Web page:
Background. An experiment has recently been conducted to evaluate and compare the differences in tendon excursions between the flexor digitorum profundus and superficialis using three mobilization techniques. No previous studies deal with the total joint excursions with constant tendon length. The purpose of this study was to investigate the coordinated motion between the finger and wrist joints resulting from passive tension of the muscles while performing synergistic wrist motion. Methods. The relative joint positions of the hand and wrist were measured using a three-dimensional motion analysis system with external retroreflective markers 2 mm in diameter placed on the dorsal surface of the hand. Fifty normal subjects, with a 1:1 gender ration, ranging in age from 20 to 40 years, and with no previous history of upper extremity injury, were recruited for the experiment. Findings. The relationships of synergistic motion between the wrist and finger joints due to passive tension in the muscles were approximately linear. The ranges of wrist motion averaged 60° extension and 60° flexion. Moving the wrist from flexion into extension induced synergistic finger joint motion as follows: the distal interphalangeal joint angles changed from an average of 12° of flexion to 31°; proximal-interphalangeal joint angles changed from 19° to 70°; and metacarpal phalangeal joints changed from 27° to 63° of flexion. Interpretation. The relationships of synergistic motion between the wrist and finger joints were systematically documented. Such a relationship could be considered in optimizing the design of dynamic splints used for rehabilitation in post-surgical tendon repair, as well as providing useful information about potential diagnoses of problems with the integrity of the flexor and extensor mechanisms.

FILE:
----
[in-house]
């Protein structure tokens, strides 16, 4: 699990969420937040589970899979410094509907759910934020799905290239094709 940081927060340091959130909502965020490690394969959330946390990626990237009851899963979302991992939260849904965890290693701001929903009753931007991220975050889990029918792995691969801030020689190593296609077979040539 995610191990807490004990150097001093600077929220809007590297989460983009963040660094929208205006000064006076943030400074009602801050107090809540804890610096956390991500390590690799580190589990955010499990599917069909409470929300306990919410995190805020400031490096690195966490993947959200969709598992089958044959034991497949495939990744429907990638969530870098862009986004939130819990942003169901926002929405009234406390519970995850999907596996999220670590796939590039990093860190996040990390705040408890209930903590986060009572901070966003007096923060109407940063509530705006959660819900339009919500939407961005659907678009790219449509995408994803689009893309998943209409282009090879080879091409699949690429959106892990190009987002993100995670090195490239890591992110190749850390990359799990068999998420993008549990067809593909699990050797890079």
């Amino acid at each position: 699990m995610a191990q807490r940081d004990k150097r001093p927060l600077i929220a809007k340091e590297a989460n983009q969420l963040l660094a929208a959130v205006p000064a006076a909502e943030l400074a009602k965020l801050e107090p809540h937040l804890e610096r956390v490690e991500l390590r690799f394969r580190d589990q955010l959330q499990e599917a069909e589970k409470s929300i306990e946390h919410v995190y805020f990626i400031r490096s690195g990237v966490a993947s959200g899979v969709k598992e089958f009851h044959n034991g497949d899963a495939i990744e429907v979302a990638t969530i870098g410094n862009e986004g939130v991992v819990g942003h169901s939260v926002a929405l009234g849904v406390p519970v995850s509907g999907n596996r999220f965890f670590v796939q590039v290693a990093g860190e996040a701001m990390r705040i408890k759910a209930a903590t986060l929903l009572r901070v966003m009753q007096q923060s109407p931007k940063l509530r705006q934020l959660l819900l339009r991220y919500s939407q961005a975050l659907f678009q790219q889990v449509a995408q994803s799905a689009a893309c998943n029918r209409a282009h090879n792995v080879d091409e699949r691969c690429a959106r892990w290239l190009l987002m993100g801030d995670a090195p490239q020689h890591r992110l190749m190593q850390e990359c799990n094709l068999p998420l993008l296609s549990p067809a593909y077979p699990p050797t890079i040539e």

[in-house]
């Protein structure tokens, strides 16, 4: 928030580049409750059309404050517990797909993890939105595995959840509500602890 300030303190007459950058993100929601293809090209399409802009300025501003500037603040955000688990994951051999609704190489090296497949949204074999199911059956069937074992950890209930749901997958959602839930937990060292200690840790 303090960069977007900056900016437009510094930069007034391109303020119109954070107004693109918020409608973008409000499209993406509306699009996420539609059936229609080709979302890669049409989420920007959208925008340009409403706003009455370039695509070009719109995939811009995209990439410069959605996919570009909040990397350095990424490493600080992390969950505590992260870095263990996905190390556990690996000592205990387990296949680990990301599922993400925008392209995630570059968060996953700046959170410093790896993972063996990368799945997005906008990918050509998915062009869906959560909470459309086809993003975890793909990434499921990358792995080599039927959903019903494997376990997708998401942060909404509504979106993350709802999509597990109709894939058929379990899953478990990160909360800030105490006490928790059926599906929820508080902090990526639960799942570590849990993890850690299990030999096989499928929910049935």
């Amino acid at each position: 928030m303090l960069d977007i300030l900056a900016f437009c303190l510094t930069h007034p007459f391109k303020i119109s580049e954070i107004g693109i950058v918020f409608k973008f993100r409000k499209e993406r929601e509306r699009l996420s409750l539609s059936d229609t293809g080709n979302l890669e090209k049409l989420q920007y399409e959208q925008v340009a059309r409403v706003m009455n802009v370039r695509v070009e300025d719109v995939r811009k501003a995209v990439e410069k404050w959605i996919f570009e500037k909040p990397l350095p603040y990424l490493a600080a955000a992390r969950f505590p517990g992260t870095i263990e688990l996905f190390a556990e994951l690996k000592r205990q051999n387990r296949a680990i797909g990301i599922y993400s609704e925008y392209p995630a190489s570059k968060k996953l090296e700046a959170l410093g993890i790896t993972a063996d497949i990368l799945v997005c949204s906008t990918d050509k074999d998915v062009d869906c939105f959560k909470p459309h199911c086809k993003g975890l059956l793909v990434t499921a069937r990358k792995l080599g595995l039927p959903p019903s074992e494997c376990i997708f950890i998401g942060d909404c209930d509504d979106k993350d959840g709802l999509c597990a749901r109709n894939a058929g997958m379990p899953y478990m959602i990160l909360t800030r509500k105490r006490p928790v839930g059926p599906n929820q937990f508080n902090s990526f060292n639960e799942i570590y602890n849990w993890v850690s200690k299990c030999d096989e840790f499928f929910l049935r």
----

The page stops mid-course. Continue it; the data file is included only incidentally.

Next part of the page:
ASJC Scopus subject areas
- Orthopedics and Sports Medicine